So for example, one of the things you've got to think about private warfare as a market for force, with supply and demand. Demand are clients, supply are mercenaries. Mercenaries don't want to work themselves out of business. They want to start and elongate wars for profit. When they're out of work, they become bandits, creating artificial demand for the services. One of the things they do a lot, in the Middle Ages, for example, when mercenaries were rampant, is they would get involved in racketeering and extortion. For example, a small private army of mercenaries, say 5,000 mercenaries, shows up to the city of Siena in Italy. And they'd say, we want 5,000 pounds of whatever. We want 5,000 pieces of gold. I'm sort of making that up. And then the people of Siena would, you know, run around and say, OK, well, we'll give you all our gold just so you don't sack us and take our women and children and kill us all. And the mercenaries would say, thank you, we'll be back next year. Right? And so a world awash in mercenaries is a world with more war. And the resurrection of private force is symbolic and emblematic of durable disorder because they'll keep persistent conflict going. They'll contribute to entropy. And let's not also forget that there are clients who do this, as well. So now you have random billionaires, multinational corporations, the extractive industry will start to use private forces to secure their people, their assets, whatever they want to do, or they can wage war for whatever reason they want, no matter how petty. No matter how petty. And having mercenaries available in the world meeting with money lowers the barriers to conflict. It makes going to war easier, and it makes stopping war harder.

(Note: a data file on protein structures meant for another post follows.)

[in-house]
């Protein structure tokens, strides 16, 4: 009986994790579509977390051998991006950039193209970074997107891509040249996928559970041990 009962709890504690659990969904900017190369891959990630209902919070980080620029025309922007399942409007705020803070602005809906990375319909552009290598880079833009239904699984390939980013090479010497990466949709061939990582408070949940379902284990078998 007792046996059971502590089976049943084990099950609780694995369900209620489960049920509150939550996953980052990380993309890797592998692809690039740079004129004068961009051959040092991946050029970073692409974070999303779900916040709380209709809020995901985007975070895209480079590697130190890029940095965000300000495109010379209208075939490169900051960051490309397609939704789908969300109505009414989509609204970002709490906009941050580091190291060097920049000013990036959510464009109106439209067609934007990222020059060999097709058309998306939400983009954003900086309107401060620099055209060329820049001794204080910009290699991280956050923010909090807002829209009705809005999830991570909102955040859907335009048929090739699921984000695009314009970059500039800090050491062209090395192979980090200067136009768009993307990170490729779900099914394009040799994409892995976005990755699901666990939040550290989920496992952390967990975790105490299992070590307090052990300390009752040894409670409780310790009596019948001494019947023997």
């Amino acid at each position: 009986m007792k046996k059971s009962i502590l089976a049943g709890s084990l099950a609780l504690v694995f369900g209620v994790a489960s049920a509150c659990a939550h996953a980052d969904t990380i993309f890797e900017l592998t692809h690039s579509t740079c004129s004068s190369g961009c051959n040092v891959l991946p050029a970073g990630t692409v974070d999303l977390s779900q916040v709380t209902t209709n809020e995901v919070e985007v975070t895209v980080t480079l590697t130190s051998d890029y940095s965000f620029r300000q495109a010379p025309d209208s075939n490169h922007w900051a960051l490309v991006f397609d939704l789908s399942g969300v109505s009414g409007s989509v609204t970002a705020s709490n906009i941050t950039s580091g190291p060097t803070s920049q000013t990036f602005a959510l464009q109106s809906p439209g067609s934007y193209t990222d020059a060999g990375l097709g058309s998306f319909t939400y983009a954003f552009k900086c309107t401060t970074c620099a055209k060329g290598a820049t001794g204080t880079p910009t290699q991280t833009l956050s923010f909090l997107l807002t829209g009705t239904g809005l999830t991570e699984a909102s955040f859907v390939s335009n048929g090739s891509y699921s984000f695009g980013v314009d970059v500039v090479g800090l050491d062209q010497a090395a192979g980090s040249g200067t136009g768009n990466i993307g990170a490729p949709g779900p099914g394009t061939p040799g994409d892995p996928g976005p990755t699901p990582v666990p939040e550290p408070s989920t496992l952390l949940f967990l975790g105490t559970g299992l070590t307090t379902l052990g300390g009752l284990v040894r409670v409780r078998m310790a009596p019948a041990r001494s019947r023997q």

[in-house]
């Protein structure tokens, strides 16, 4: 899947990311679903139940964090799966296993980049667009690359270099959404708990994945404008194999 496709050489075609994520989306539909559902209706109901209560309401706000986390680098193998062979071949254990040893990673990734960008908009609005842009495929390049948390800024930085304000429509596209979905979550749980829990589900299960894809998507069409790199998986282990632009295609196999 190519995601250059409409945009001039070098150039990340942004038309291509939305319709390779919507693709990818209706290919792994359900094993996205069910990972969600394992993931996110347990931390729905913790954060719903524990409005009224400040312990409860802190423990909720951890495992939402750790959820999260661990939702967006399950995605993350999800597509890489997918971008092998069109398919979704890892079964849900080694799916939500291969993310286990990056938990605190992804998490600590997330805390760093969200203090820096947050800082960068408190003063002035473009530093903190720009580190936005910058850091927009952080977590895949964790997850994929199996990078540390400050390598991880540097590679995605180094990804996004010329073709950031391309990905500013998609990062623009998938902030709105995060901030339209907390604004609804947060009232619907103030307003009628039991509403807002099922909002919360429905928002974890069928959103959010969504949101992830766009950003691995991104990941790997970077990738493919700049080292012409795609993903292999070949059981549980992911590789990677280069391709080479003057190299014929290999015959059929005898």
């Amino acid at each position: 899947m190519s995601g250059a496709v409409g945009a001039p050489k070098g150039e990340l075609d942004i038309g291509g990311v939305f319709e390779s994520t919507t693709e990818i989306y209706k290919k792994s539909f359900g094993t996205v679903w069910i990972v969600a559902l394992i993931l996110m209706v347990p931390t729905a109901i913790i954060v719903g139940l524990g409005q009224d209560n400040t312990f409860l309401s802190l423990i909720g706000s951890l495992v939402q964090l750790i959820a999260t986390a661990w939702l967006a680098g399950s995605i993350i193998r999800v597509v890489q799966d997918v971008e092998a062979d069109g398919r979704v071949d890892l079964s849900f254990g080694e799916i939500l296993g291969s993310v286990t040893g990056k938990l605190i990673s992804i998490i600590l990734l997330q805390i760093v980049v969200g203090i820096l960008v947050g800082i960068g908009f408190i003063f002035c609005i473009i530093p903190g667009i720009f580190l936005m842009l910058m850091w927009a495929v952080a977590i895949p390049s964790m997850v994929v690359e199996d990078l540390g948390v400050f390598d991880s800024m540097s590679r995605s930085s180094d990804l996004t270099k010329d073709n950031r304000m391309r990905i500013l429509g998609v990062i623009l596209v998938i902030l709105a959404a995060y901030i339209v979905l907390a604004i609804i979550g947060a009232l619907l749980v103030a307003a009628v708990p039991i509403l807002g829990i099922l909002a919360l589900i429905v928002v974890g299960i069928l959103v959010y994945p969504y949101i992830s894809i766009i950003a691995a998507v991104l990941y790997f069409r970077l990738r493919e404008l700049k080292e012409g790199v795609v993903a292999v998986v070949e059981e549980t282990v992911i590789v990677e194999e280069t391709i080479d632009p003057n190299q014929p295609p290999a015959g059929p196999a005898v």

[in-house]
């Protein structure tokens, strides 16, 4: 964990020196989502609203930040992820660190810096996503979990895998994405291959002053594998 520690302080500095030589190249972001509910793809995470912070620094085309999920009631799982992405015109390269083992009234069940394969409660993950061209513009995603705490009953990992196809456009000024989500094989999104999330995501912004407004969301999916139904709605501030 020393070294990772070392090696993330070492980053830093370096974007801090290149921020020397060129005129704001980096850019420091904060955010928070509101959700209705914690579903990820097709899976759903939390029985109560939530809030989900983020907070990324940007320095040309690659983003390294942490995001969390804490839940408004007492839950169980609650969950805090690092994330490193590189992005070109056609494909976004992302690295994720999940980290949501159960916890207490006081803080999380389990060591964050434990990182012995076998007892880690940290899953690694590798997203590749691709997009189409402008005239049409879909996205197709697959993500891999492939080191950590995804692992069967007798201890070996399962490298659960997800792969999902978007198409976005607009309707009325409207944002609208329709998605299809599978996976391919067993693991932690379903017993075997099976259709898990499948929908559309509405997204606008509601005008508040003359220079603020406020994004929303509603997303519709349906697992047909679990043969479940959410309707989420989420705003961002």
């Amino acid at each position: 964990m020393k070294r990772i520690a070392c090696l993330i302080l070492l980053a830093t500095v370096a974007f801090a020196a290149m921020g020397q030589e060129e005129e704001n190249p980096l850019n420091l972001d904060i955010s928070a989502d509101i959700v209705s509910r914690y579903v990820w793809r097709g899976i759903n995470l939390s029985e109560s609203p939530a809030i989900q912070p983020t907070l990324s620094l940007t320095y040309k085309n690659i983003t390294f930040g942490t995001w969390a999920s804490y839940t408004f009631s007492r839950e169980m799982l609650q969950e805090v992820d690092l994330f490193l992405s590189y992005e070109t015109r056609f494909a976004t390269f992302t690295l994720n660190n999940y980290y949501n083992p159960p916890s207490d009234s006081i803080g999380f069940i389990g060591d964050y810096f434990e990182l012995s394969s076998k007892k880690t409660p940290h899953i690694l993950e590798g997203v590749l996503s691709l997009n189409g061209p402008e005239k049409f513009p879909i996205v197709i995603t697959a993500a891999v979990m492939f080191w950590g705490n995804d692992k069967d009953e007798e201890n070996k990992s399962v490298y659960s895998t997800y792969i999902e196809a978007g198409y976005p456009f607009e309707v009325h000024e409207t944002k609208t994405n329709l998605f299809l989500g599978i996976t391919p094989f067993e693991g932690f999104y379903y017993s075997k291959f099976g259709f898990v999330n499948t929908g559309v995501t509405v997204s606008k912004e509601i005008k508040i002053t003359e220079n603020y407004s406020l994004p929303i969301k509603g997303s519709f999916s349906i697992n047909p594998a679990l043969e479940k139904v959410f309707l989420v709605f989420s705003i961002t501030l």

- Russia? China? No. The rising world superpower is the billionaire class. Our problem, says Sean McFate, is that we're still thinking in nation states.
- Nation states have only existed for the last 300-400 years. Before that, wealthy groups – tribes, empires, aristocracies, etc – employed mercenaries to wage private wars.
- As wealth inequality reaches combustion point, we could land back in the status quo ante of the Middle Ages. Who will our overlords be? Any or all of the 26 ultra-rich billionaires who own as much as the world's 3.8 billion poorest. What about Fortune 500, which is more powerful than most of the states in the world? Random billionaires, multinational corporations, and the extractive industry may buy armies and wage war on their own terms.